The most important reasons behind the prevalence of xenophobia in South Africa are economic and the tendency to criminalise foreigners.
Existing explanations in terms of economic crises, political transition, relative deprivation, or remnants of apartheid all contain an element of truth but are not in themselves sufficient.
Proclamations from politicians coupled with media reporting on drug syndicates, prostitution and human trafficking, all feed and in turn feed off a popular perception that migrants are bad for South African society and its economy.
It is all too easy for the media and the government to place blame on immigrants for crime, unemployment and housing problems but it is not a long-term solution and, eventually, can only be detrimental for the economy, culture, society and international image of South Africa.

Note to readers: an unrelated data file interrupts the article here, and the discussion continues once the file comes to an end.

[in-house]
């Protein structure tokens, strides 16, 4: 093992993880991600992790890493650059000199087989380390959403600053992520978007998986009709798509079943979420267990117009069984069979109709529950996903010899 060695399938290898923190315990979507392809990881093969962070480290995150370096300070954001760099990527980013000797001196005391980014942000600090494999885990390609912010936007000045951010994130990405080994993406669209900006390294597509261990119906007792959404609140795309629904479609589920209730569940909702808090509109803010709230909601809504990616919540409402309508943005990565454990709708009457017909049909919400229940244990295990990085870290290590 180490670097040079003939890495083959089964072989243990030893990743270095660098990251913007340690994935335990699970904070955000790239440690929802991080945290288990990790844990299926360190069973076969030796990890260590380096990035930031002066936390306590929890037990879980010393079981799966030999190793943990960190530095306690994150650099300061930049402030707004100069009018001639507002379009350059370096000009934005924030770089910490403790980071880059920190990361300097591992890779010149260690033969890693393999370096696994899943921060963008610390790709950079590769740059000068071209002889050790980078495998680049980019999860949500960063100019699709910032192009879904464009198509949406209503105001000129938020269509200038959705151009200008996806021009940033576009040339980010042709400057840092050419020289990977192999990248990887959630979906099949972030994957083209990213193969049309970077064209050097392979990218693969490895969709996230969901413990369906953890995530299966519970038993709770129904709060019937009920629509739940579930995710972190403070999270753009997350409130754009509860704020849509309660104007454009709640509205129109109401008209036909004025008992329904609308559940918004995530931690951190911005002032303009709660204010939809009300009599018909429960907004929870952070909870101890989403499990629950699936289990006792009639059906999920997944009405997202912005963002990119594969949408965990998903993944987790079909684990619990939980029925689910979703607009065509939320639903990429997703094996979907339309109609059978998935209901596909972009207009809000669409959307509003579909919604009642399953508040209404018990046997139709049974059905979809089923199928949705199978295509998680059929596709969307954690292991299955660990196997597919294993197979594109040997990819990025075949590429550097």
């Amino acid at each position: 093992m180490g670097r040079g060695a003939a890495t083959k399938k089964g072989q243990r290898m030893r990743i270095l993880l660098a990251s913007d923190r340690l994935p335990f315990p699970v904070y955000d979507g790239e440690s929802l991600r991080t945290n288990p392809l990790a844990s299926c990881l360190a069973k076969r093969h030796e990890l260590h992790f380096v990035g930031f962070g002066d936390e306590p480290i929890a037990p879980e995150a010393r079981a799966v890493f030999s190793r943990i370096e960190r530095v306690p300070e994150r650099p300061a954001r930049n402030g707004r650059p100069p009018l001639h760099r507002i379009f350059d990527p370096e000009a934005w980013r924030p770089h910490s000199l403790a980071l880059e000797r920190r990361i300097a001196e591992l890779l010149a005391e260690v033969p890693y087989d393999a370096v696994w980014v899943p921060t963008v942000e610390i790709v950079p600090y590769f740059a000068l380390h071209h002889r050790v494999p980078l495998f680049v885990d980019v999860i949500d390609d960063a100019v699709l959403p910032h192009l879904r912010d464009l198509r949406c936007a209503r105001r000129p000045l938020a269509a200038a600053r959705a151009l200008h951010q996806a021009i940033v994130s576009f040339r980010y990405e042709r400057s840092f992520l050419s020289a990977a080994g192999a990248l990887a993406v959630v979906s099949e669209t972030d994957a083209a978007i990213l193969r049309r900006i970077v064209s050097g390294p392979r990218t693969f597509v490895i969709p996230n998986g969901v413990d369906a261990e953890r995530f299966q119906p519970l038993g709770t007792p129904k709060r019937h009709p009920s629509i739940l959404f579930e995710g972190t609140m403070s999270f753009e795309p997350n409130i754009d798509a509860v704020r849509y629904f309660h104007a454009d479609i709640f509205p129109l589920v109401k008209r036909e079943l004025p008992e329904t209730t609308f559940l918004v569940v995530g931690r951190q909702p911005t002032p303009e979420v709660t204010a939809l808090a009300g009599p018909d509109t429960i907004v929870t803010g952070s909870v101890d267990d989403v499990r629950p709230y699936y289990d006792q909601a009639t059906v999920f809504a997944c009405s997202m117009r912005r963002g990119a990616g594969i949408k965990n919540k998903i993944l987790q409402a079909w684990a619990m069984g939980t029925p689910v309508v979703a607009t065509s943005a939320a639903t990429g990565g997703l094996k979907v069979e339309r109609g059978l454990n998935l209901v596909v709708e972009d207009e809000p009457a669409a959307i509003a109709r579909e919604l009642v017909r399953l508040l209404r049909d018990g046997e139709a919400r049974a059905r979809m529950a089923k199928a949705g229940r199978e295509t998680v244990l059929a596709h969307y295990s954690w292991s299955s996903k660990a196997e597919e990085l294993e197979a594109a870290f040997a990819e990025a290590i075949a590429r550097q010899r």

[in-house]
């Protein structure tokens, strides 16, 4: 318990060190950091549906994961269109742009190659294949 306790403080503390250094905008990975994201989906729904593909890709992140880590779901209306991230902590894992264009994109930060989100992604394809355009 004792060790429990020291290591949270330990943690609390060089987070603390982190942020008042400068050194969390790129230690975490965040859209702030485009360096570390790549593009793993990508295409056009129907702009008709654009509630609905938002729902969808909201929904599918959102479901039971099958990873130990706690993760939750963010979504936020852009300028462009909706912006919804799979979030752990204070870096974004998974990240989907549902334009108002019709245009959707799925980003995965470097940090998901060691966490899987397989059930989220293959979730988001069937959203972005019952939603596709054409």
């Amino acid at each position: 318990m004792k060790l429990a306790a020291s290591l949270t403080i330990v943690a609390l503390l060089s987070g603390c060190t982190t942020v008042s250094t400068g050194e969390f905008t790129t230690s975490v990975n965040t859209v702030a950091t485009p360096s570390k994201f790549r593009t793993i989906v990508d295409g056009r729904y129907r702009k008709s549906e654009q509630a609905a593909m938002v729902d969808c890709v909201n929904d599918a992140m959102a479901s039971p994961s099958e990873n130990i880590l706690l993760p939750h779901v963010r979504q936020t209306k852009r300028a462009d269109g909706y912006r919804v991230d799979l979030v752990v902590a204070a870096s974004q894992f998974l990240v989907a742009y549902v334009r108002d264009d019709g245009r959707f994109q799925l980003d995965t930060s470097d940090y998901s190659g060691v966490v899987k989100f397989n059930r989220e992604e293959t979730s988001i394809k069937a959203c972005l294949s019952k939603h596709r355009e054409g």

The government faces a pressing need to find a way for citizens and foreigners to live peaceably together and to tackle the problems that xenophobes justify their actions by.
Xenophobia may manifest itself violently through rioting and attacks on foreigners amongst the poorer, black population, but it is an issue for all sectors of South African society and one that is becoming increasingly urgent for the government to address.
Perhaps the most important point to realise is that these misguided feelings of hatred and bitter resentment are based solely on the perception of economic harm and of immigrant involvement in criminal activities, therefore the primary focus for the government must be education and to correct these misperceptions.